It’s not well documented when this brand came to be. Numerous accounts state that it was Willett’s first brand after they opened their distillery in 1935. However, this contradicts Willett’s claim that the brand got its name from a handicapped race horse in the 1950’s named “Bardstown.” During the 1970’s energy crisis, Willett Distillery stopped producing bourbon but had enough stock aging to continue releasing this brand of their own distillate until the early 1980’s. At the time, the company was rebranded as Kentucky Bourbon Distillers (KBD) and began sourcing bourbon for this brand. KBD sourced the majority of their bourbon from Heaven Hill and it is believed that is what Old Bardstown consisted of until this year.
Willett Distillery began producing their own bourbon and rye again in 2012 and started transitioning Old Bardstown sourced bourbon to their own distillate in 2016. Once available only at the distillery's gift shop, Old Bardstown BiB is now available around Kentucky and is expected to see more widespread distribution.
To be labelled BiB, the whiskey must be the product of one distillation season and one distiller at a single distillery, aged in a federally bonded warehouse under U.S. government supervision for at least four years, and it must be bottled at exactly 100 proof. Additionally, the BiB label must clearly identify the distillery where it was distilled and where it was bottled, if different.
Notes of molasses, caramel, mint, and cherry cough syrup are delivered in a straightforward way. Its youthfulness is moderately noticeable on the nose as some chemical notes pop in and out, but they aren’t detrimental to the overall package. The nose just isn’t very memorable as its positive and even its negative characteristics don’t leave a lasting impact one way or the other. It largely comes down to the lack of intensity of the scents that hold this back and keep it from reaching even middle of the road levels.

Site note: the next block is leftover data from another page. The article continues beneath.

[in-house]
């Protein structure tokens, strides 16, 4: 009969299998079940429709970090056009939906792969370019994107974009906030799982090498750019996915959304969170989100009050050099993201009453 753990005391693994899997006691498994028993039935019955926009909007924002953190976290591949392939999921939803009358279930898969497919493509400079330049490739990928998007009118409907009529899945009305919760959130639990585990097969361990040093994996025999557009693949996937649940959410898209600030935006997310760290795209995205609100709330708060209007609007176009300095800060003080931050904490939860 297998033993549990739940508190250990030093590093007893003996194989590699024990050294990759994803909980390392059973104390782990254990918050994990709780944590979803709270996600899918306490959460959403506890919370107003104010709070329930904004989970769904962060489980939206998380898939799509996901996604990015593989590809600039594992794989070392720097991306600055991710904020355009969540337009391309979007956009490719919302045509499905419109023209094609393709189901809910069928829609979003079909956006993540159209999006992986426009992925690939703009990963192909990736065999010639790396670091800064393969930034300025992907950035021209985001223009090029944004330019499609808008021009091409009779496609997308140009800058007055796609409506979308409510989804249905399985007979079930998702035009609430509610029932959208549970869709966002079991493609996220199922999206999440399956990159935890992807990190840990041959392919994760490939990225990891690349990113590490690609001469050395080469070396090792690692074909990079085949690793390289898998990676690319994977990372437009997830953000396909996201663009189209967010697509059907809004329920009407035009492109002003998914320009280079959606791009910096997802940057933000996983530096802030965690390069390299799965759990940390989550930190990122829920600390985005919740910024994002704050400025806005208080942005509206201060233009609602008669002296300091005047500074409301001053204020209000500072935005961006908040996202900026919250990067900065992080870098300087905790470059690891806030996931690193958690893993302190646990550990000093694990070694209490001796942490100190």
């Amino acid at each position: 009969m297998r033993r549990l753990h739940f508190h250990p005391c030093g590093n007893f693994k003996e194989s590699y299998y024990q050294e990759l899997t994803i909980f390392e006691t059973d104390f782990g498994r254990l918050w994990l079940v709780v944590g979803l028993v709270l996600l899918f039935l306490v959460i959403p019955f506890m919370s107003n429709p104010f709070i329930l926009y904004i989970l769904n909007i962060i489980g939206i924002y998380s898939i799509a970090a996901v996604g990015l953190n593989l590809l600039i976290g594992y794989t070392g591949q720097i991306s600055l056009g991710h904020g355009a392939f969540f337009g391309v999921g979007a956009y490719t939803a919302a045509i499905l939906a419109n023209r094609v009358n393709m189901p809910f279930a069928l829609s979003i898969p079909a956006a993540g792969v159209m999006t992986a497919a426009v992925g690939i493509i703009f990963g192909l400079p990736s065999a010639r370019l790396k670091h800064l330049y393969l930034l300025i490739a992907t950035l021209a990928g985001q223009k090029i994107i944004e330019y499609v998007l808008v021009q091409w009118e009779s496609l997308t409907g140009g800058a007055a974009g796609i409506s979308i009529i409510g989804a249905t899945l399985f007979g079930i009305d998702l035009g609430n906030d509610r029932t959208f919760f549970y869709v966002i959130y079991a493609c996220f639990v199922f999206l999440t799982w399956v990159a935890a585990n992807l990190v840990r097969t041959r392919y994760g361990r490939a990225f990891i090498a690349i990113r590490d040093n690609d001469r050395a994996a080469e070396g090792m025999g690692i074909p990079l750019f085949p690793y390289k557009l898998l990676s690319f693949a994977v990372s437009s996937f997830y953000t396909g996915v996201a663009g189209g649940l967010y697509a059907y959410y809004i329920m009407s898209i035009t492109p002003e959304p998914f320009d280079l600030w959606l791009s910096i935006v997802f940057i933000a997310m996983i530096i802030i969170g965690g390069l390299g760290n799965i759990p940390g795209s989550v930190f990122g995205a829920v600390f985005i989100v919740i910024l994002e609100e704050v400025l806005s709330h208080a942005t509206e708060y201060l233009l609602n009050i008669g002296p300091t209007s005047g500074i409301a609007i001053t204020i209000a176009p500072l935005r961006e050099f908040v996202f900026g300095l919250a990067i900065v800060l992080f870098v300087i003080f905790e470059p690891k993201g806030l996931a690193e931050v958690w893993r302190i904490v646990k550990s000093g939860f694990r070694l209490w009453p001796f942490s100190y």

It’s surprisingly thin, both in consistency and flavor. Notes of caramel stand out over faint notes of butterscotch and oak. The palate comes across as a bit underdeveloped and fails at providing anything of lasting interest. The palate is on the right path, but it just not quite there yet.
A low yield burn on the backend that quickly dissipates. Faint notes of clove, cinnamon, and a dash of pepper do little to bring any excitement to this bourbon. It’s simply a very straightforward and average finish.
Prior releases of Old Bardstown consisted of sourced bourbon presumably from Heaven Hill. It wasn’t a terribly exciting bourbon, but it was generally consistent. Willett’s modern day reputation of being an expert sourcer wasn’t based on their Old Bardstown brand. It was due to the company’s Family Estate single barrel bourbons and ryes that have all but disappeared from shelves beyond the distillery’s gift shop. With the company back to distilling their own product after 40 years, this is the first taste most drinkers have had of Willett’s bourbon distillate.